Saturday, December 18, 2010

Video Documentary Project: Censorship in Chinese Contemporary Art

Stephanie Hsu

Video Documentary Project: Censorship in Chinese Contemporary Art

Joon, Minji, Zach, and I collaborated on a video documentary project
that explores the role of government regulation and censorship in
contemporary art in China, with a focus on the contemporary art scene
in Shanghai. As a collaborator in the project, I organized the
interviews, planning the logistics of our meetings and preparing the
outlines of our discussions with our interviewees.

Censored from Joon Nam on Vimeo.

Along with my
teammates, I also conducted the interviews and edited video footage.
The documentary consists of interviews that we conducted with the
following nine individuals: Shanghai-based artist Xu Zhen;
Shanghai-based artist Jin Shan and American Shanghai-based artist Maya
Kramer; Shanghai-based photographers Song Tao and Ji Weiyu of
Birdhead; Shanghai's OV Gallery curator Rebecca Catching; Shanghai,
Beijing, and Zurich-based curator and artist Li Zhenhua; a
representative of the Shanghai Municipal Administration of Culture,
Radio, Film, and TV; and NYU in Shanghai professor Ge Yan, who worked
as an editor for the Beijing-based weekly publication—World Art in
Fine Arts in China—in the early to mid-1980s.
We asked our interviewees the following set of questions:
From your experience working abroad, can you tell us your impressions
of government regulation and censorship of contemporary art in other
countries in comparison to China?
How is government censorship of contemporary art in Shanghai different
from that of Beijing?
Do you think government control of contemporary art is loosening as
the market for contemporary art is expanding in China?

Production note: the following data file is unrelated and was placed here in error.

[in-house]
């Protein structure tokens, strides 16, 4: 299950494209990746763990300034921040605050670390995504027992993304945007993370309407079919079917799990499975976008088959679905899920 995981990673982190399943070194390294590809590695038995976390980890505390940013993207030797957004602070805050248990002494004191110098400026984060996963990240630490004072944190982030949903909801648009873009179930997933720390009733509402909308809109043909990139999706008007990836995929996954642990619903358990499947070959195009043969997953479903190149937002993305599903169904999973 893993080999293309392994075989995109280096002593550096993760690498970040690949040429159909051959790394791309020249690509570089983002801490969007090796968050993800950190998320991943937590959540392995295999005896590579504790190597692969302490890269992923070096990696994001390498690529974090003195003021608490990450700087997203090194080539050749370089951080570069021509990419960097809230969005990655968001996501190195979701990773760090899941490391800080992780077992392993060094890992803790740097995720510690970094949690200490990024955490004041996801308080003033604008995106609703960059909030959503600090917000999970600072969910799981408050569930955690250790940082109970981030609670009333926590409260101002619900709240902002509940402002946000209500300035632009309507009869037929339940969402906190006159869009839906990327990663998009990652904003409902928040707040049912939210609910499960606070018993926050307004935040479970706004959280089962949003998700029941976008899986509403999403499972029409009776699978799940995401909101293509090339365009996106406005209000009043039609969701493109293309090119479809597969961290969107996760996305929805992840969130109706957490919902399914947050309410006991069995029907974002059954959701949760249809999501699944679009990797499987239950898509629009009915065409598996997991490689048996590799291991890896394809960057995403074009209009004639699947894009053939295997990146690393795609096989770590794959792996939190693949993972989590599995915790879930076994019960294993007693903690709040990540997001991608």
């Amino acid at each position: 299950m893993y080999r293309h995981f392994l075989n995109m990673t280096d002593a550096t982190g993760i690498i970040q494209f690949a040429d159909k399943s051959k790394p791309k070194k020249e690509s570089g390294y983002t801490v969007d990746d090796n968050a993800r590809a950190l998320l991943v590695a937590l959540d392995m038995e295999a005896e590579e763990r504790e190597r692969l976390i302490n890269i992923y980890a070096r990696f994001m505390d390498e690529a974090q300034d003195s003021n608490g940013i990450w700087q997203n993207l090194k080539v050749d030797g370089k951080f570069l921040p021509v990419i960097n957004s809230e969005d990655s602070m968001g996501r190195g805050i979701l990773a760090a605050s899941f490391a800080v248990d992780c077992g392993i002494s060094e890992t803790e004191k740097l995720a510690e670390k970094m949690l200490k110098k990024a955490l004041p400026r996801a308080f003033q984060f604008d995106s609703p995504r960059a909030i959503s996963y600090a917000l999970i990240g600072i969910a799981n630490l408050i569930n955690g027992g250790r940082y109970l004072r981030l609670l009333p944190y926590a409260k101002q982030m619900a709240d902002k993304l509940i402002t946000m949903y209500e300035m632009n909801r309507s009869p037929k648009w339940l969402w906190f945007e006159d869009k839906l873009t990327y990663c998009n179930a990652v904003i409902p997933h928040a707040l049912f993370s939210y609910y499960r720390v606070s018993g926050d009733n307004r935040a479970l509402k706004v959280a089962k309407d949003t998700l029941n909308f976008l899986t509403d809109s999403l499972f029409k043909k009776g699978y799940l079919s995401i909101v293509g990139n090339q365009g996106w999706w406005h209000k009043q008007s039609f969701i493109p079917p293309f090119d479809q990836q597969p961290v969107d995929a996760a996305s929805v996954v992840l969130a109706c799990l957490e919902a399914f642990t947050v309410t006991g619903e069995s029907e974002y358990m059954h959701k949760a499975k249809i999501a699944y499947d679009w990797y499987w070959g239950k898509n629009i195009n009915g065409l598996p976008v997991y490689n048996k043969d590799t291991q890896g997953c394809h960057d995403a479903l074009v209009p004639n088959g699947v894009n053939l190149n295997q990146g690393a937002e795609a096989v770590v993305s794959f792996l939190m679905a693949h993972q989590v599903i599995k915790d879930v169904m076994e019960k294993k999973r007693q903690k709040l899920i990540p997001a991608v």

What specific regulations constitute "government control" of
contemporary art? Can you tell us the specific process by which the
government decides what artworks can be shown in exhibitions, and what
kind of exhibitions can be held? What kind of specific standards do
you think the government imposes on art works? Were these standards
imposed objectively or subjectively? In other words, is there a
common set of standards applied to each artwork, or do the
subjectivities of Cultural Bureau representatives play a big role?
What experiences have you had with government intervention and
censorship? Can you give specific examples of artworks that have been
targeted by censorship, and exhibitions that you or your colleagues
were involved in that have been closed by the government?
From what you've seen, what is the worst thing that could happen to an artist?
Specific question for artists: How has censorship affected your
artwork? When you are creating artwork, do you think about how it will
be perceived by the government? Do you feel pressure to undergo
How come prominent figures like Ai Wei Wei can get away with
exhibiting art and expressing opinions that are often seen as
challenges to government authority? Does guanxi play a role in how
censorship regulations are applied?
Do you think censorship plays a necessary role to some degree in
contemporary art? Do you think there should be complete and total
freedom of expression in contemporary art? Are there censorship
regulations that the government imposes that you think are necessary?
Do you think the younger generation of artists is becoming less
critical? Do you think that young artists are gradually moving away
from creating artworks that openly critique social and political
issues, and that are more subtle or elusive in their meanings? Do you
think this is the result of government censorship? Do you think this
shows the pressures of commercialism and the international market on
artists' practice?

Through asking these questions, our documentary seeks to compare and
contrast the various responses of our interviewees to issues about
censorship that we have discussed throughout the semester. We wish to
portray the range of perspectives among a small, yet diverse
cross-section of individuals who have experience in the contemporary
art scene in Shanghai. We hope to show the ways in which various
artists, curators, and art intellectuals' backgrounds, values, and
attitudes towards their practice have influenced their views of the
relationship between government regulation and contemporary art. In
our documentary, we hope to use the issue of censorship as a lens
through which to explore the dynamics between artistic expression and
the political and economic institutions that govern the contemporary
art world.

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